Apply Newton’s 2nd Law to calculate the force of her arm muscle and the force from the floor upon the scrub brush, and you can calculate the brush’s acceleration. However, as you might notice should you do a comparative study of floor scrubbing across contexts, her force and engagement with the brush possess an unusually dynamic intensity, for she is dancing the action. A snapshot F = ma would not necessarily pick up on the waxes and wanes in force that constitute the rhythmical structure by which she turns her scrubbing into dance.

Cultural forces are involved, as well. This is a dance about the socially determined gender roles prescribed throughout American history, represented in the domestic space of a kitchen and Cummings’s tasks. Also salient are the critical interpretations that viewers confer upon race. Although Cummings intended the dance as a universal statement about womanhood, because she was a black woman the solo has frequently been interpreted as a black protest piece.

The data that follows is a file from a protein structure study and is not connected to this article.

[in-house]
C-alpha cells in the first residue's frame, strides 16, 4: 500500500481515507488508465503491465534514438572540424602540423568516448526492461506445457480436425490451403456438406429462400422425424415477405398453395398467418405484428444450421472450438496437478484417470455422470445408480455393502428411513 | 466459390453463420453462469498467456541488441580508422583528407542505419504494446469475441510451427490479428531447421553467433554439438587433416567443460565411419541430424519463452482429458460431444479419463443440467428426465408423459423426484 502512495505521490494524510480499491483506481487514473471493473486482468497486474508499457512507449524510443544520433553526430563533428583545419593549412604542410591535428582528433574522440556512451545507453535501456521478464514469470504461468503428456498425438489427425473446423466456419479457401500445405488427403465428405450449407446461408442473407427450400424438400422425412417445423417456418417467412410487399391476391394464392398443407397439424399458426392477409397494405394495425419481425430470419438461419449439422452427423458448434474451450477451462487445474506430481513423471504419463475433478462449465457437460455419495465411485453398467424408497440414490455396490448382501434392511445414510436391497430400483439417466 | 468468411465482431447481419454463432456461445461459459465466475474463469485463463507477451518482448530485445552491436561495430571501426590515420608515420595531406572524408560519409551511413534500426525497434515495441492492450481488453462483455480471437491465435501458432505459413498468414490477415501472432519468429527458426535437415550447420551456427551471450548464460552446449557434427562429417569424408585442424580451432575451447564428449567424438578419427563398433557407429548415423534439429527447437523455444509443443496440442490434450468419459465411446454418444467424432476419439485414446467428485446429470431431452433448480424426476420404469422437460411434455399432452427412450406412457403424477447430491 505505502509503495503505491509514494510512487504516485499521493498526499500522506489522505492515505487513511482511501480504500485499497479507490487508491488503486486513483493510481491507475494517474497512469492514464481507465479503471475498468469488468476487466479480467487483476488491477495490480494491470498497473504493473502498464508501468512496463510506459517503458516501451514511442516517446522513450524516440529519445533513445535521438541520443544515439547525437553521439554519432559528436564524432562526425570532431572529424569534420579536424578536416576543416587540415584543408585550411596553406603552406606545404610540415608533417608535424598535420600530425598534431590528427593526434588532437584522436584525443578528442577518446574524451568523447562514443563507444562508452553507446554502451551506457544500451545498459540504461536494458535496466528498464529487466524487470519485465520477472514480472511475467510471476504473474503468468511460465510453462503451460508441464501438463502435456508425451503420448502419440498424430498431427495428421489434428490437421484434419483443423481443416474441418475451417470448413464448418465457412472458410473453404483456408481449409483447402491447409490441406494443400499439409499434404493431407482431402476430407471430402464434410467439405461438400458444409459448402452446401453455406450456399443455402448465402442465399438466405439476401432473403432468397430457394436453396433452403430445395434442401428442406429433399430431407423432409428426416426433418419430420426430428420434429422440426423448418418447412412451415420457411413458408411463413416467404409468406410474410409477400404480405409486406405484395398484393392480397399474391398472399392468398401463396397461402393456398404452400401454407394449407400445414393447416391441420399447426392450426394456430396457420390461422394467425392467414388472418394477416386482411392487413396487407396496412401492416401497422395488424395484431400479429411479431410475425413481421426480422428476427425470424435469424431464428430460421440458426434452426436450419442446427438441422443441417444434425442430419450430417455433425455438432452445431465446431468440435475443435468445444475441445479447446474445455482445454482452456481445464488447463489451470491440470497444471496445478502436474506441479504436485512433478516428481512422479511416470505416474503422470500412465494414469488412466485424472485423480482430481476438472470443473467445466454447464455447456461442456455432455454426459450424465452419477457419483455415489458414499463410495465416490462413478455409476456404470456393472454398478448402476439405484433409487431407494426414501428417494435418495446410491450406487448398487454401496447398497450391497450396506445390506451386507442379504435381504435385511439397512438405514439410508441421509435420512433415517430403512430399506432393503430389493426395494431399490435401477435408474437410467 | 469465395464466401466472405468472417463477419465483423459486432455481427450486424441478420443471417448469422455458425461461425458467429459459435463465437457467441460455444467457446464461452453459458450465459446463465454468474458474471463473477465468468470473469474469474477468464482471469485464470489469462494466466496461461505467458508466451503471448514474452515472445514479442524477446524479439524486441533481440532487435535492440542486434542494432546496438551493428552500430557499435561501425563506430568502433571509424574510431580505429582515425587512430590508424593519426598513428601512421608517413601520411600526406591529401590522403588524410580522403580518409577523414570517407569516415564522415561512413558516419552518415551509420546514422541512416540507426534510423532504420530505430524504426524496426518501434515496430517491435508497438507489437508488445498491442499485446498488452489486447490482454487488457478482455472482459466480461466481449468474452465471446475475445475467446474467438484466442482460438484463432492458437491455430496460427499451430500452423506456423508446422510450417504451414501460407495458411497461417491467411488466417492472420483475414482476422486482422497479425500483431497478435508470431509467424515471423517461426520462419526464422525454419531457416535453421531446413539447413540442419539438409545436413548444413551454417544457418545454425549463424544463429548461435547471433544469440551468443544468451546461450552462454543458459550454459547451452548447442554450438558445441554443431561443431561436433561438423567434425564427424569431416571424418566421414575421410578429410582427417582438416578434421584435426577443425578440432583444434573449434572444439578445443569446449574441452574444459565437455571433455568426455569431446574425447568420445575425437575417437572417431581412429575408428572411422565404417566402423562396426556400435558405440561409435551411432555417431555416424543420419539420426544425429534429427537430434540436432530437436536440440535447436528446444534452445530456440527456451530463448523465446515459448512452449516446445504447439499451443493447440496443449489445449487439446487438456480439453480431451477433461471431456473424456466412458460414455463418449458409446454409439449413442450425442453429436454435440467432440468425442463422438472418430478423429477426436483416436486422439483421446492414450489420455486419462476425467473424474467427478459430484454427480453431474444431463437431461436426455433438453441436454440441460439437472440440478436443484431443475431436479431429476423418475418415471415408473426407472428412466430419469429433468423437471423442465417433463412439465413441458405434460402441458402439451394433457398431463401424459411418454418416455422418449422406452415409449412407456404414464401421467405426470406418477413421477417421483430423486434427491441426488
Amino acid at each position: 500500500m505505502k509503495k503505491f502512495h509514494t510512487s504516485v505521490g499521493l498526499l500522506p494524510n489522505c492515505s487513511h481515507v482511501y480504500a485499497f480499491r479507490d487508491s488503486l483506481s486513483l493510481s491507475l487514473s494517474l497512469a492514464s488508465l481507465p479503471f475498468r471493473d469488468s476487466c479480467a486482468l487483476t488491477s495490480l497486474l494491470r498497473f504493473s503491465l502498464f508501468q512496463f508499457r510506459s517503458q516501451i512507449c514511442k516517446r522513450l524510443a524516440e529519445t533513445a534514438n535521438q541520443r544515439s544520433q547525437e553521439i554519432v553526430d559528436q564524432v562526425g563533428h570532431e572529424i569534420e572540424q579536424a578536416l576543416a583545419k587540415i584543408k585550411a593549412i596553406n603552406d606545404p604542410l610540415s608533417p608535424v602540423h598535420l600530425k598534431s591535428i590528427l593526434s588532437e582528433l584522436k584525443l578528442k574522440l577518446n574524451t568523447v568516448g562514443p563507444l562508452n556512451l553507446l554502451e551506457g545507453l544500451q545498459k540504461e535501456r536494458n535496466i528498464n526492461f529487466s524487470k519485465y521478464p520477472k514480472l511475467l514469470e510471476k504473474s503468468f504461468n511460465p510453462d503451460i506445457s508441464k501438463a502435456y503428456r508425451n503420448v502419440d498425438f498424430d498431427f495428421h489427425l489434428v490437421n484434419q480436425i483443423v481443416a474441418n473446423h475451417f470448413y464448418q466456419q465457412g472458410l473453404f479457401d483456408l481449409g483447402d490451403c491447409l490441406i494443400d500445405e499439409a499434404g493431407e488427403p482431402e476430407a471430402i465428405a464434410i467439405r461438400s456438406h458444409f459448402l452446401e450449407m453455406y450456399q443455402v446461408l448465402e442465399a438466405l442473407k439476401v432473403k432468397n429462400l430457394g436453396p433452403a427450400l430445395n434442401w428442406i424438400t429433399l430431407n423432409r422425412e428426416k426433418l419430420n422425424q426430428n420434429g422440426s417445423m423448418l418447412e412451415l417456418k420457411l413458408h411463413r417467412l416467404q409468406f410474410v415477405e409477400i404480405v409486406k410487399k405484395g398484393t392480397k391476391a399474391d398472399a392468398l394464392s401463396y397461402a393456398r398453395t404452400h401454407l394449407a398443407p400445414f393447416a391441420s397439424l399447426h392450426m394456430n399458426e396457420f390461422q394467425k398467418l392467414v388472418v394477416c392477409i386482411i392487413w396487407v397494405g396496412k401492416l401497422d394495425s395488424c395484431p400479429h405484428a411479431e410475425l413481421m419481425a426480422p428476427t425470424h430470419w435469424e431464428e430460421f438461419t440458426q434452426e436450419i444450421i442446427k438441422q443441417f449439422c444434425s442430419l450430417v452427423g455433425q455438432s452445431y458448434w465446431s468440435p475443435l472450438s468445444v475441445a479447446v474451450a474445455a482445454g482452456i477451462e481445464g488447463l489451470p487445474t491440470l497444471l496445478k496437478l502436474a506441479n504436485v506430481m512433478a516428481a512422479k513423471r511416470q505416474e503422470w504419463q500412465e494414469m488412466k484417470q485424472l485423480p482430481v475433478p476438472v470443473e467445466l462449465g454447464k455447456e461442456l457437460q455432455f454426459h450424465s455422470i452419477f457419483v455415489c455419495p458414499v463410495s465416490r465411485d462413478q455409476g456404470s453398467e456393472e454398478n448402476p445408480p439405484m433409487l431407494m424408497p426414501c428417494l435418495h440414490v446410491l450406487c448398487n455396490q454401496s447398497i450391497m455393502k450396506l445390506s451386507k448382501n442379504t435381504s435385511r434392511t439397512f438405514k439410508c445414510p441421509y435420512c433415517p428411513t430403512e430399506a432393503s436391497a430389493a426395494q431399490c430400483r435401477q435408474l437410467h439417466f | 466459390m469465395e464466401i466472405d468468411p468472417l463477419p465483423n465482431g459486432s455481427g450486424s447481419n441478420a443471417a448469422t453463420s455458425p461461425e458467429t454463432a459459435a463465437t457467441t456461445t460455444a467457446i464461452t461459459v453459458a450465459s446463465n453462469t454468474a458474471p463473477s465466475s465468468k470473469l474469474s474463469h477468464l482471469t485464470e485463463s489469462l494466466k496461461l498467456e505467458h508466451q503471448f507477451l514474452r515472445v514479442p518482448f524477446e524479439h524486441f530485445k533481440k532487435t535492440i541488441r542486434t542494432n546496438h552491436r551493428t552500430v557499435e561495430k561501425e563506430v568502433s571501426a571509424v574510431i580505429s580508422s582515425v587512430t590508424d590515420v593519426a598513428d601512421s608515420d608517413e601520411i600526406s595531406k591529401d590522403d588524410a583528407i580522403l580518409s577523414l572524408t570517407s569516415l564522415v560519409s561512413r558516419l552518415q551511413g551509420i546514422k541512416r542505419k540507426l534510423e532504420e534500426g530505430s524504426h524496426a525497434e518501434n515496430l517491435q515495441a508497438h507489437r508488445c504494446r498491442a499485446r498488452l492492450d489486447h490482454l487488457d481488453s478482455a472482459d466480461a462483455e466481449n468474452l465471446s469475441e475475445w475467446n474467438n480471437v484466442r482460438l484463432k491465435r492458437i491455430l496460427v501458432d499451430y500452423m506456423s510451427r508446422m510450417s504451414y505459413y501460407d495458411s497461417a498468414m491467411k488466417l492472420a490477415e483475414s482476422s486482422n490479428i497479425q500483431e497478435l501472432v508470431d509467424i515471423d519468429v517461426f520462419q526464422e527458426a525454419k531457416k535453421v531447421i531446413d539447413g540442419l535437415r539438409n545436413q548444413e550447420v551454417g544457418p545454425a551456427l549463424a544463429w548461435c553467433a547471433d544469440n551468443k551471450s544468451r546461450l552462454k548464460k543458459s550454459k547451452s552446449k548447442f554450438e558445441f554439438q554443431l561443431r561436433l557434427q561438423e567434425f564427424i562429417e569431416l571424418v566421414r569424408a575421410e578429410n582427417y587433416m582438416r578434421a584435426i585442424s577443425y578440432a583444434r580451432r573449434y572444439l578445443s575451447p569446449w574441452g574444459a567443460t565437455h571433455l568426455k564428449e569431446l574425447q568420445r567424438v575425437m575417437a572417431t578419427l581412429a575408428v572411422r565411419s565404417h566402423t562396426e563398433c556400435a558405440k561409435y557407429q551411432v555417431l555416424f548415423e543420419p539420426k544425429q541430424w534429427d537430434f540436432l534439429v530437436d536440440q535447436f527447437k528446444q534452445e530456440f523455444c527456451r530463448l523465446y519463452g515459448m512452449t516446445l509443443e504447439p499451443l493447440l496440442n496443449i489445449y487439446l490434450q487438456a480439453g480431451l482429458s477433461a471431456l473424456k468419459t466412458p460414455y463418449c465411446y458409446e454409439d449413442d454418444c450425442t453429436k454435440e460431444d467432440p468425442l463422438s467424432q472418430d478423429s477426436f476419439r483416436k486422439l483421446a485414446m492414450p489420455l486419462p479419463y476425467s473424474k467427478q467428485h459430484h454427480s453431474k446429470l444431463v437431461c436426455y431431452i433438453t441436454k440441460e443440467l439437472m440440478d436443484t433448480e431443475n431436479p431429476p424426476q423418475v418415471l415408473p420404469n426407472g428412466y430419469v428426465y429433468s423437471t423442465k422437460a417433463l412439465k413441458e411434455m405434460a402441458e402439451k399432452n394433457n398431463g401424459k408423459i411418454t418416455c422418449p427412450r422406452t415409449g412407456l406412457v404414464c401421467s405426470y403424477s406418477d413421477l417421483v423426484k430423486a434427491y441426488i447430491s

Everyday action in concert dance takes on different meanings depending on the artist, time period, and audience. Blondell Cummings worked in an aesthetic lineage that reached back to the early 1900s, when Isadora Duncan was reacting sharply against what she believed was the harsh artifice of classical ballet training on the body and designing a way of dancing she deemed more natural. Duncan’s movement was not totally extracted from precivilized existence—her aesthetic influences included the philosophy of Nietzsche and classical Greek sculpture. But she nonetheless opened the floodgates to a new way of dancing before the public—solo, as a white woman—partly by including movements that many in the audience could have performed.

In Weimar Germany in the 1920s, the choreographer and theorist Rudolf von Laban not only incorporated pedestrian movements, he also opened dance to the untrained when he created massive movement choirs with hundreds of participants. Everyday action became large-scale dance spectacle in his hands.